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How Can Your Optometrist Help with Your Child’s Learning?
Optometry and Learning – Behavioural Optometry
90% of our information comes to us through our eyes. As such, visual problems have great potential to hamper a child’s ability to learn. As parents and teachers, our observations of the child during schoolwork are essential guedes to understanding and helping with difficulties.
Refractive and Development Problems
Refractive and development problems relate to clarity of vision and poor development. These account for a small percentage of vision problems for primary school age children,however they do need to be addressed as early as possible because they can have long term implications.
Visual Fatigue – Staying Power
Visual fatigue is the greatest threat to effective school performance. Being able to maintain the visual effort of school work for some children is very difficult. Theachers and parent’s observations are essential in detecting this. Noting that a child ‘runs our of steam’ or is a better reading in the morning that the afternoon, is an important clue. If a child cannot apply themselves to their work, they will not make progress.
Children demonstrate fatigue in a number of differnet ways:
- Giving up, avoiding or fighting about doing homework
- Rushing tasks, getting their tasks done before they get tired, but then not doing them well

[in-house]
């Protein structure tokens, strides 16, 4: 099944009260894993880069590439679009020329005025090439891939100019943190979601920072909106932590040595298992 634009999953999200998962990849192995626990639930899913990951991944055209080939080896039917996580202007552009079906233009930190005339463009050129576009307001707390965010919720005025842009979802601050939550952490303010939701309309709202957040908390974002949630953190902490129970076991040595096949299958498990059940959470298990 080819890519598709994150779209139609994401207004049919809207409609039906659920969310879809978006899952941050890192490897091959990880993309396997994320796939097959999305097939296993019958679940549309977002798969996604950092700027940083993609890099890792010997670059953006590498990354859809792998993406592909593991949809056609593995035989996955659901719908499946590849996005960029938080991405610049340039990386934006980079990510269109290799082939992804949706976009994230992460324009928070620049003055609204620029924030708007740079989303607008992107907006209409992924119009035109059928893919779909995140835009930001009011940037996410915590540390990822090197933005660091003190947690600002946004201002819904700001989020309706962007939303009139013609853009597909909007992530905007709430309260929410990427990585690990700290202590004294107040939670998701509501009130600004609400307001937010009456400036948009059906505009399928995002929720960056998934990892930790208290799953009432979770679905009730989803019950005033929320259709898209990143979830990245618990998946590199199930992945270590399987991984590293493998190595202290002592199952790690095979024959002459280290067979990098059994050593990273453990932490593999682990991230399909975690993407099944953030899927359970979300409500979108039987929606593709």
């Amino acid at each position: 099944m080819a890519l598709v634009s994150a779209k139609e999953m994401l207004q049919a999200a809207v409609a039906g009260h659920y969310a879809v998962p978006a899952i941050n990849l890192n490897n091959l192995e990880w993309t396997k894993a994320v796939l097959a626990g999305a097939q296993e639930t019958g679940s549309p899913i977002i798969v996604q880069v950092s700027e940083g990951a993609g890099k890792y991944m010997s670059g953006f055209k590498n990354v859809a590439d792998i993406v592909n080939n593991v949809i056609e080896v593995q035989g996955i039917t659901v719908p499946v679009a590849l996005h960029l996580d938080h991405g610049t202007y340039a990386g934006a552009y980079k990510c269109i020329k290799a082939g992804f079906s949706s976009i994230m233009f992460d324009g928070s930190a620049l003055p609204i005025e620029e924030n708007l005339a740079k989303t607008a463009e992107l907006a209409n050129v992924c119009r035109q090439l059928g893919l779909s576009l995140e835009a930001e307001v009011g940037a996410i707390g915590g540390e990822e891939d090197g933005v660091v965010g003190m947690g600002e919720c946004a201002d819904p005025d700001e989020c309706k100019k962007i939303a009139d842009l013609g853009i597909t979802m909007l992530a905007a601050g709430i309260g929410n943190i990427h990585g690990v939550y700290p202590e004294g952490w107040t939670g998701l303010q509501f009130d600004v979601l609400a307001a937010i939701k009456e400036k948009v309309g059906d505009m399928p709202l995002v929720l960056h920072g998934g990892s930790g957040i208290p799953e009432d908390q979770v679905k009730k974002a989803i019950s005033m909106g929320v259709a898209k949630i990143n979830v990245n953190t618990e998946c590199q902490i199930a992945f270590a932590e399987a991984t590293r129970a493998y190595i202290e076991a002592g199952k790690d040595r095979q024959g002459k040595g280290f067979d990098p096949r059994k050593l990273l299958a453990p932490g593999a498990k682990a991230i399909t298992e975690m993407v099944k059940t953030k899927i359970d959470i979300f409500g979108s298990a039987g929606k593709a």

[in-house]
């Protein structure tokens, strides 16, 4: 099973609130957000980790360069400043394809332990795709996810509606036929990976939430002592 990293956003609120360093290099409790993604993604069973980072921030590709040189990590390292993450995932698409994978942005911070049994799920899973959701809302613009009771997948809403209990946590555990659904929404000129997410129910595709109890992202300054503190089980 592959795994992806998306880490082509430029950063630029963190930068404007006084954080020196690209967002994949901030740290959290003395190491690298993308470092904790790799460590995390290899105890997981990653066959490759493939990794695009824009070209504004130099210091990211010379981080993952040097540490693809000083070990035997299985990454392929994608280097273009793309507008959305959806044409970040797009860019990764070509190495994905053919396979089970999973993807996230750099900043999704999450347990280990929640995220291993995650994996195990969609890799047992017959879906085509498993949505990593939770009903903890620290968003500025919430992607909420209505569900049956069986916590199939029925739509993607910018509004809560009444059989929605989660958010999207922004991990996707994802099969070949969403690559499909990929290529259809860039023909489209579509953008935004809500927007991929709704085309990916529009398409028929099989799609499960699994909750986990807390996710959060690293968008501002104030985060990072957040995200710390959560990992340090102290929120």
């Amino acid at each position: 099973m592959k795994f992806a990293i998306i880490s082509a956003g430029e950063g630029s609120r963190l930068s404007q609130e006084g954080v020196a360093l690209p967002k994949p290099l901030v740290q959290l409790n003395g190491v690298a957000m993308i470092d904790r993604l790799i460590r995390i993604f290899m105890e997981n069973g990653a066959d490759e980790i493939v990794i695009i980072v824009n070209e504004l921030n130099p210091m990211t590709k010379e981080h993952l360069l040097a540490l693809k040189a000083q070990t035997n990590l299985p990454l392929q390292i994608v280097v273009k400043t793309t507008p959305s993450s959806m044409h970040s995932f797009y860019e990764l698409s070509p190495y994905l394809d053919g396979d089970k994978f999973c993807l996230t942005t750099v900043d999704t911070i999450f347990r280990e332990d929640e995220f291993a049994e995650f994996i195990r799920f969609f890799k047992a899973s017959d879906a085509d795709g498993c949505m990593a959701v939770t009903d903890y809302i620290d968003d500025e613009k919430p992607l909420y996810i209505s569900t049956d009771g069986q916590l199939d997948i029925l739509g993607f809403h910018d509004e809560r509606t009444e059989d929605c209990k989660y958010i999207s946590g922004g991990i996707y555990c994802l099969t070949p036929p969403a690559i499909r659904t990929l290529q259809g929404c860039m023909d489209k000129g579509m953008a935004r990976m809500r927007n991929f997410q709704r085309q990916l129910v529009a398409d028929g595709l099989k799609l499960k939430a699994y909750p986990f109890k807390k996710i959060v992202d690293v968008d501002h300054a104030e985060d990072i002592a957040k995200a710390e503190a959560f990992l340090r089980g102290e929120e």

- Being a better reader in the morning than the afternoon
- Declining performance, making more mistakes, needing to use their finger to keep place
- Getting headaches and sore eyes
These symptoms will occur on weekdays, usually in the afternoon and not on weekends or school holidays. The pattern of the symptoms will give you the clue.
An essential skill for reading, tracking is often delayed in a child suffering visual fatigue. Tracking is the skill of following words or numbers across or down a page without the need to use fingers to keep the place. This is extremely inmportant for effective reading.
After looking at the dynamics of vision , we need to look at the educational performance of the child and identify what areas are not performing.
Visual Information Processing Skills
Visual information processing is how we process the information we receive through our eyees. These skills can be broken down into a number of specific areas:
- Visual Spatial Skills – the ability to understand and use direction, our langauage relies on being direction specific i.e. we read left to right.
- Visual Motor Integration – visual control over the pencil, the ability to write or draw accurately, eg. Hand writing skiills.
- Visual Memory – the ability to recall what we have seen, sight words.
- Visual Sequential Memory – the momory of groups/sequences of letters, ie words as a group of letters.
- Auditory Analysis Skills – the ability to identify the parts that make up what we hear, breaking words down to syllables orally.
We test these skills with a battery of tests and then compare the results to the normal age standard to determine if there are any areas that are poorly developed. We can then relate these poorly developed skills to what is not working in schooling and analyse them to formulate a plan to improve the areas of weakness using vision therapy. Vision therapy involves exercises and games which work on skill development. We are looking at computer based training systems to help with the time poor family. We are also looking at new research in helping with dyslexia, including the use of yellow and blue filters and the role of fish oil supplements.
There are questionnaires available on our website which are used to help with observations of a child’s performance. Please feel free to use them and direct your child’s teacher to them.
David J Neilson